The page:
….anyways, posers can rub people the wrong way.

But in much of the natural world, faking your way through life may be a great strategy to keep alive and produce lots of offspring. Any trait that gives you in edge in getting food, not becoming food, and making sure you can make lots of babies (which also can get food and not become food) is likely to proliferate in the population. Sometimes, this means using deceit, and looking and behaving like something you are not. When a species resembles another in behavior or appearance (or any other sense), this is known as “mimicry.” The organism that a mimic is imitating is referred to as a “model”, and importantly, mimicry only really works for the mimic if the model is found in the same area. Evolutionary biology is rife with examples, many of which are found in terrestrial ecosystems, and often involve insects…because, partially, there are likely millions of insect species on the planet from which instances of mimicry can evolve. There are swaths of moths that have evolved to resemble wasps, and the moths benefit by fooling predators into thinking they can deliver a painful, venomous sting. European bee orchids have flowers that look very much like the solitary bee Eucera, successfully attracting horny male bees, which then find themselves inadvertently dry-humping a cruel, floral-scented bee blow-up doll, all the while unknowingly satisfying the pollen transportation needs of the orchid. The chicks of the Amazonian cinereous mourner (Laniocera hypopyrra) appear to mimic a fuzzy, rust-colored variety of noxious caterpillar, which helps them not get harassed by hungry wildlife, but at the cost of looking like something that would scamper off the scalp of a particularly controversial 2016 Presidential candidate that shall not be named. These are just a fraction of the examples. In the history of life on Earth, mimicry has evolved over and over again, because, quite simply, it can really pay to pretend to be something you’re not.

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Claws: The Ultra-Jumbo Class of Crustaceans

Last month, the U.S. media engaged in a bit of a kerfuffle over a particularly beefy lobster that had been pulled out of the ocean at the Bay of Fundy. At some 23 pounds and an estimated near-century of life on this planet, the king-size crustacean is a worthy subject of a perennial news cycle that manages to somehow focus on monstrously outsized shellfish. The Fundy lobster isn’t alone, and is one in a line of many other big buggy bastards from all over the world that have received attention by tipping the scales at 20 or 30 pounds or more. The reasons why knowledge of humongous lobsters eventually ends up being mass shared are because 1) it happens to be a slow news day, 2) photos with people alongside lobsters posed in forced perspective to make them look even larger are awesome, and 3) it’s damned impressive, considering the average lobster that makes it to Red Lobster’s Spectator Tanks of Inevitable Death is only two or three pounds, a fraction of the size of these animals.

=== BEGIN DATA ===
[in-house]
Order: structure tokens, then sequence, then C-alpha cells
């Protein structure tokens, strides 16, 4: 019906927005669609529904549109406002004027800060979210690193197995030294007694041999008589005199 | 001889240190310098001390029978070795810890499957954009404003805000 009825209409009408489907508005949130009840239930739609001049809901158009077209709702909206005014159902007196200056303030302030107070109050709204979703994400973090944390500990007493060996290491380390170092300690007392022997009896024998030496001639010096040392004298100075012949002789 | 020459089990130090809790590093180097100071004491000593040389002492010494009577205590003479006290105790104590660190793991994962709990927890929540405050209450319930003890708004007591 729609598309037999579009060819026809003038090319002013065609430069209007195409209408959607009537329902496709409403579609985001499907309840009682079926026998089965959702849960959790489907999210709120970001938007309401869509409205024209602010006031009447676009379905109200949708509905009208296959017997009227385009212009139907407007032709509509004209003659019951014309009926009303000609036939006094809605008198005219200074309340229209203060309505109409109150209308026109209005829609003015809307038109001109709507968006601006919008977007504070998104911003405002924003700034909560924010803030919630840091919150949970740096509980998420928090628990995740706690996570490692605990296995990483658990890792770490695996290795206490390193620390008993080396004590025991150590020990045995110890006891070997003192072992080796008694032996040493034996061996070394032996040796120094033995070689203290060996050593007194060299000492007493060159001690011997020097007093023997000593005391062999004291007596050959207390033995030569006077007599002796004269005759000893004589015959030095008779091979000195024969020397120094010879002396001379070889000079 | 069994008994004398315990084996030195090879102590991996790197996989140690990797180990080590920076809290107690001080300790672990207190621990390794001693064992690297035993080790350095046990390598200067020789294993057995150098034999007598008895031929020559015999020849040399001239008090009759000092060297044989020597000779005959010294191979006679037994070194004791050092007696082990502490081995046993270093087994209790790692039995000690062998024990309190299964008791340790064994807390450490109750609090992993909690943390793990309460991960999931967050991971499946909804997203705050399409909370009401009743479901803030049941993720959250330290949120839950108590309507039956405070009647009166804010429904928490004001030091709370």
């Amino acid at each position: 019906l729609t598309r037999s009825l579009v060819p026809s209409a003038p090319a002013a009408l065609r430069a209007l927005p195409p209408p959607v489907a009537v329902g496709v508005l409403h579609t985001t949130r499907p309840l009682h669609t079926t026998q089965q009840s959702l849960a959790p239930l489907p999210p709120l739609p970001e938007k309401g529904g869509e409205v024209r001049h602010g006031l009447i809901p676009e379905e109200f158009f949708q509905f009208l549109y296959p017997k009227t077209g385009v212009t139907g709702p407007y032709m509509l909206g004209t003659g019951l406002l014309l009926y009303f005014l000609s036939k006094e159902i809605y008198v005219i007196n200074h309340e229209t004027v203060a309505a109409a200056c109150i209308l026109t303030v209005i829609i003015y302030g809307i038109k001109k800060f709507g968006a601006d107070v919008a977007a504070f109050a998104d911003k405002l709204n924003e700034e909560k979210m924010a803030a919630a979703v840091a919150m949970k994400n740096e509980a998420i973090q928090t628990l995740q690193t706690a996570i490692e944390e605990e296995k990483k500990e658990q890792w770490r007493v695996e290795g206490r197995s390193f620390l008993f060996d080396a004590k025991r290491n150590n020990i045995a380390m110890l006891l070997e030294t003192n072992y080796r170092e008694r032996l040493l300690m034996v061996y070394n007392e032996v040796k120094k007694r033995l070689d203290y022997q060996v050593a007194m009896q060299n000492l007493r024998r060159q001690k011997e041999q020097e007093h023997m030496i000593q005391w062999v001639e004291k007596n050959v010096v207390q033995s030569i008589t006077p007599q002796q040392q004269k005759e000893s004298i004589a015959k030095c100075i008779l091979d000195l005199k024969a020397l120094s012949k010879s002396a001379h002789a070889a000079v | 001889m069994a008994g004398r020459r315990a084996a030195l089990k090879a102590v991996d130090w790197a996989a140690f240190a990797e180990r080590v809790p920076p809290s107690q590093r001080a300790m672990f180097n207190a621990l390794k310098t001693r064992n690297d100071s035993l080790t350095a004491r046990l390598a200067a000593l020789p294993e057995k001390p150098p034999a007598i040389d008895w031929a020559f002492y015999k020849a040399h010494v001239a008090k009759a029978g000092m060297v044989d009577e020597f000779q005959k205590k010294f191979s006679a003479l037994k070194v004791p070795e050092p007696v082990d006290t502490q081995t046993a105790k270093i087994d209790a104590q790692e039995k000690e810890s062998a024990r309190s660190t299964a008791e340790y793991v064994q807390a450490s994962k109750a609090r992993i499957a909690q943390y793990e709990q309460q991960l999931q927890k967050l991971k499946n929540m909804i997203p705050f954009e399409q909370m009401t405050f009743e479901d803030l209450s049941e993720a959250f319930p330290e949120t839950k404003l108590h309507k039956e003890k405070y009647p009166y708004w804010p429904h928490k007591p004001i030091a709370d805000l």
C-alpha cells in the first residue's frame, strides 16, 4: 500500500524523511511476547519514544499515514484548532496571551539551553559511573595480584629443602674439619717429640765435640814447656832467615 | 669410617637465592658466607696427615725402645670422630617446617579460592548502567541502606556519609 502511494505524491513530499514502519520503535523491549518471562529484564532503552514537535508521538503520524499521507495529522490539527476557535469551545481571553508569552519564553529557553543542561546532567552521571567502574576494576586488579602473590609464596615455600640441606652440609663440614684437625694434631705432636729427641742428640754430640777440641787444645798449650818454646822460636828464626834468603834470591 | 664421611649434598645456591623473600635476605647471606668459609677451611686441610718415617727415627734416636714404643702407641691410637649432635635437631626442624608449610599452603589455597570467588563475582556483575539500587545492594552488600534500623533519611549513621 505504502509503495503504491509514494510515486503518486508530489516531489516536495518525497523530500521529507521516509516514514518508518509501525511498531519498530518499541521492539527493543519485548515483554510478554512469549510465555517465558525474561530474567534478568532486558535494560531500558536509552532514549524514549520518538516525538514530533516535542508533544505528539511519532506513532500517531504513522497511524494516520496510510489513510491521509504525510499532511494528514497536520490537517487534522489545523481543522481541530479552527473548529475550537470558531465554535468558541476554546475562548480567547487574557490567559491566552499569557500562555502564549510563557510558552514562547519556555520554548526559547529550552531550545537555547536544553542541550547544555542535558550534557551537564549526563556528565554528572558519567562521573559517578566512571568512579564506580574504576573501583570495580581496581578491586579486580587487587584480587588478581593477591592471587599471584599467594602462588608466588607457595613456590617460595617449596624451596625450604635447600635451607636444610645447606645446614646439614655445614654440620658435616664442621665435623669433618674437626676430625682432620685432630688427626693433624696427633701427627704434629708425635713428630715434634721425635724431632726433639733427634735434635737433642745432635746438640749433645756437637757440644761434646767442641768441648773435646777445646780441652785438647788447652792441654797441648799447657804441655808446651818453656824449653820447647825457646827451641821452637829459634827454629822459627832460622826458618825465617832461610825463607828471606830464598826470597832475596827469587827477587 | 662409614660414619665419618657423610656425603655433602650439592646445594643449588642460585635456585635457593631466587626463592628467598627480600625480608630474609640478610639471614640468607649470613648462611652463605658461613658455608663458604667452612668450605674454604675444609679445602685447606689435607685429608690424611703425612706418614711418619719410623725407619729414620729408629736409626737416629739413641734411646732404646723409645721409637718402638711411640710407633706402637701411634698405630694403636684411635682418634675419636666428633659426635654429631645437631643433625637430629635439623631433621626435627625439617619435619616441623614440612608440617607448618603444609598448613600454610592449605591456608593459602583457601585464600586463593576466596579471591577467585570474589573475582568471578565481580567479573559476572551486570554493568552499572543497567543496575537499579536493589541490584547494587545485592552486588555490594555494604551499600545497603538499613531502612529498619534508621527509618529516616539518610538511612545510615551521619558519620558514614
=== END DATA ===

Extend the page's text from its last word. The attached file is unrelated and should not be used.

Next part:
This is great and all, but our planet is populated with entire species of crustaceans that reach strikingly, unexpectedly insane proportions as a part of their normal biology. Perhaps the most famous, and most recognizable of these is the Japanese spider crab (Macrocheira kaempferi), an unsettling, spindly, deep-sea demon that looks like the end result of the Slender Man impregnating a shrimp, and at their largest, can outweigh your samoyed and bear hug a Ford Focus.


“AHHH, what the hell! Sorry, sorry, sorry…I’ll make sure to knock next time!”

But there are other crustaceans slowly shambling about under the waves, along sandy beaches, or even in familiar rivers and streams that are strikingly massive, and get comparatively little attention, despite being some of the biggest, crustiest, clicky-clacky pinch-mongers around.

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Venomous and Underrated: Paralysis Ticks and Undersea Pricks

This post is the second in a two-part series on particularly potent venoms found in organisms not commonly renowned for their chemical fortitude. Part 1, which explored the stings of ants and wasps, can be found here.

The fact that there are a number of hymenopterans (ants, bees, and wasps) that have particularly nasty venom isn’t exactly a shocking revelation; these insects are solidly associated with their aggravation-driven stings and their painful side-effects. The degree to which some of these stings can pack a blow may be not well-appreciated, but the general public consciousness is already quite unhappily familiar with how hymenopterans liberally dispense venoms into any and all soft, unguarded tissues like it’s their goddamn job. However, there are entire groups of animals that are worryingly, intimidatingly venomous that are hardly ever even thought of as being venomous in the first place. Yet, these animals have the same chemical gift that has brought infamy to spiders, snakes, and scorpions the world over…that same Midas touch….that is, if everything King Midas touched was suddenly gripped by unbearable, electric agony and shit all over itself in screaming, fitful anguish until it died.